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of this group, is as remarkable for its natural wealth as for the gigantic labours of man in the bowels of the mountains. To form a more ex. act idea of the position of these mines, we invite the reader to call to mind what we have already stated * in the particular description of the provinces, and to cast his eyes over the physical section of the central table land, in the atlas to this work.

In the centre of the intendancy of Guanax. uato on the ridge of the cordillera of Anahuac, rises a group of porphyritic summits known by the name of the Sierra de Santa Rosa. This group of mountains partly arid, and partly covered with strawberry-trees and evergreen oaks, is surrounded with fertile and well cultivated fields. To the north of the Sierra, the Llanos of San Felipe extend as far as the eye can reach; and to the South, the plains of Irapuato and Salamanca exhibit the delightful spectacle of a rich and populous country. The Cierro de los Llanitos, and the Puerto de Santa Rosa, are the most elevated summits of this

* Vol. ii. p. 204. I have drawn up a geographical map of the environs of the town of Guanaxuato, which will

appear in the historical account of my travels in the Equinoctial Regions of America. This map is partly taken from the perpendicular bases measured barometrically. See Vol. i. Introduction, p. xiii. and my Recueil d'Observations Astronomiques, Vol. i. p. 372.

group of mountains. Their absolute height is from 2,800 to 2,900 metres *, but as the neighbouring plains which are part of the great central table land of Mexico, are more than 1800 metres † above the level of the sea, these porphyritic summits appear but as inconsiderable hills to the eyes of a traveller accustomed to the striking appearance of the Cordilleras. The famous vein of Guanaxuato, which has alone, since the end of the sixteenth century, produced a mass of silver equal to fourteen hundred millions of francs t, crosses the southern slope of the Sierra de Santa Rosa.

In going from Salamanca to Burras and Temascntio, we perceive a chain of mountains, which bounding the plains, stretches from the South-east to the North-west. The crest of the vein follows this direction. At the foot of the Sierra, after passing the farm of Xalapita, we discover a narrow ravin dangerous to pass at the period of the great swells, called the Canada de Marfil, which leads to the town of Guanaxuato. The population of that town, as we have already observed, is more than 70,000 souls. One is astonished to see in this wild spot, large and

* From 8985 to 9313 feet. Trans.
† 5904 feet. Trans.
| £ 57,754,620 Sterl. Trans.

beautiful edifices in the midst of miserable Indian huts. The house of Colonel Don Diego Rul, who is one of the proprietors of the Valenciana mine, would be an ornament to the finest streets of Paris and Naples. It is fronted with columns of the Ionic order, and the architecture is simple and remarkable for great purity of style. The erection of this edifice, which is almost uninhabited, cost more than 800,000 francs *, a considerable sum in a country where the price of labour and materials are very moderate.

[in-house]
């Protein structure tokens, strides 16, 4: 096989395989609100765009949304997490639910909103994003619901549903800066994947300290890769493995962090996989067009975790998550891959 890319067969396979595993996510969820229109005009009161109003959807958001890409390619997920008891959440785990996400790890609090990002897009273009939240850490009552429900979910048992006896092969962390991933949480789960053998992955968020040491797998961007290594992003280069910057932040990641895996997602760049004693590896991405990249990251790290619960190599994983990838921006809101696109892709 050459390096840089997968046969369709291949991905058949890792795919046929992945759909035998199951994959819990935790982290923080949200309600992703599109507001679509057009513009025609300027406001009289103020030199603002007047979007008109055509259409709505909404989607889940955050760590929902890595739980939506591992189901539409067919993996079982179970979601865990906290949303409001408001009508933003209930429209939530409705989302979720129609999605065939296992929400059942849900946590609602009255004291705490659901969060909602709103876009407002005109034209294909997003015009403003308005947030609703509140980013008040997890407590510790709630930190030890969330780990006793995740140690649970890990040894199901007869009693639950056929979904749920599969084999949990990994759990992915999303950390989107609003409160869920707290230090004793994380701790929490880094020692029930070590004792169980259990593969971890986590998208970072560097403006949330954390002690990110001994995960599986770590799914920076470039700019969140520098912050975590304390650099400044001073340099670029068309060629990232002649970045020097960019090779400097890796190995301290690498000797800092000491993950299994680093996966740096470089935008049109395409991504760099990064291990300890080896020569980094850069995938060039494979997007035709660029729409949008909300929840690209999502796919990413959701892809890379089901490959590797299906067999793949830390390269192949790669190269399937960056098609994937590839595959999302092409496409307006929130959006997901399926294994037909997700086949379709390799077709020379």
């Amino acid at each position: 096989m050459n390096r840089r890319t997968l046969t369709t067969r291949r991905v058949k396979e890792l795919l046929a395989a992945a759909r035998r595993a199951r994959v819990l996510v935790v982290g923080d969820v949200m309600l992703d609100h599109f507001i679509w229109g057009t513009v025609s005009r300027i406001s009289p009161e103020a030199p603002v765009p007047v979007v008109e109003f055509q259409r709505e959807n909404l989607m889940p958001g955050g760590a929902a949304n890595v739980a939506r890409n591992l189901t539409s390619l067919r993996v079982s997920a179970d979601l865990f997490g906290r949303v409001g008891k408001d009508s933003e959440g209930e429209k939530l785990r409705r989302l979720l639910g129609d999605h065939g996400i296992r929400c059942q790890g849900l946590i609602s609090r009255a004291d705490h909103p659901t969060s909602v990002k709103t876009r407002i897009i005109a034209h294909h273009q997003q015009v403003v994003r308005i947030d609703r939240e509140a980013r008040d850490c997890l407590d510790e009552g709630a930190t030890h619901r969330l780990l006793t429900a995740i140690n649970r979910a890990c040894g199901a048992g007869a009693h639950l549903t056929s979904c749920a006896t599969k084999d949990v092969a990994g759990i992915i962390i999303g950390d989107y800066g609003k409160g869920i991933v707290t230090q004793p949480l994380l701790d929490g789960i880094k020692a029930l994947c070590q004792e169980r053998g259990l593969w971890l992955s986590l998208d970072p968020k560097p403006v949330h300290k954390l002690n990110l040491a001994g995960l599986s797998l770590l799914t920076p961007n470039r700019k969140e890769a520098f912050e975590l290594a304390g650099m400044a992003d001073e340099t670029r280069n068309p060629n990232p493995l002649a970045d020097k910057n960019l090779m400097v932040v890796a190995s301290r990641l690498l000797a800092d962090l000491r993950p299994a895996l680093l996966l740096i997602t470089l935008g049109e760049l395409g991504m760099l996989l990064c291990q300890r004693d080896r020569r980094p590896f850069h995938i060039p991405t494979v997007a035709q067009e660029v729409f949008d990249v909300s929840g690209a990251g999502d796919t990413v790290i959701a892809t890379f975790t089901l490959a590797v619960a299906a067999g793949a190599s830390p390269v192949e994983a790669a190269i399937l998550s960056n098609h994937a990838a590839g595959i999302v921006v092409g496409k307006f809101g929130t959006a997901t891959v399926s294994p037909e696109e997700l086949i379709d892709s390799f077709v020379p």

The name of Guanaxuato is scarely known in Europe ; and yet the riches of the mines of this district are much superior to that of the metalliferous depository of Potosi. The latter was discovered in 1545 by Diego Hualca an Indian, and has produced, according to information | never yet made public, in the space of two hundred and thirty-three years, 788,258,512 double piastres, which reckoning eight piastres

* £33,000, Sterl. Trans.

Extract from a book of accounts of the Royal Treasury of Potosi, made on the spol, by Mr. Frederic Mothes (Razon de los reales derechos que se han cobrado en las cazas reales, de la plata que ha producido el Cerro de Potosi). This manuscript memoir in my possession gives the produce of Potosi every year

from 1558 to 1789. The treasury books contain no information relative to the years anterior to 1556, although two miners of Porco, Juan de Villaroel and Diego Centeno, began to work this vein in the year 1545.

and a half to the marc, gives the sum of 92,736,294 marcs of silver *, viz.

Piastres. Marcs of silver.
From 1556 to 1578—49,011,285 or 5,766,033

1579 to 1736-611,399,451 – 71,929,347
1737 to 1789—-127,847,776 - 15,040,914

788,259,512 $2,736,294

During these three periods then, there has been extracted from the Cerro de Potosi annually at an average,

Marcs of silver. Piastres.
From 1556 to 1578 262,092 + or 2,227,782

1579 to 1736 - 458,148 - 3,994,258
1737 to 1789 - 289,248 - 2,458,606

The produce of the vein of Guanaxuato, -however, is almost the double of that of the Cerro de Potosi. There is actually drawn from this vein (for it alone furnishes all the silver of the mines of the district of Guanaxuato) in average years from five to six hundred thousand marcs of silver, and from fifteen to sixteen hundred marcs of gold.

* 60,864,359 lb. Troy. Trans.

172,015 lb. Troy. Trans. $ 300,524 lb. Troy. Trans. $ 189,837 lb. Troy. Trans.

Gold Produce of the District of Mines of

Guanaxuato.

Gold extracted by Amalga-
mation.

Gold extracted by Smelting. Periods. Castellanos. Tomines. Granos Castell anos.(Tomines. Granos.

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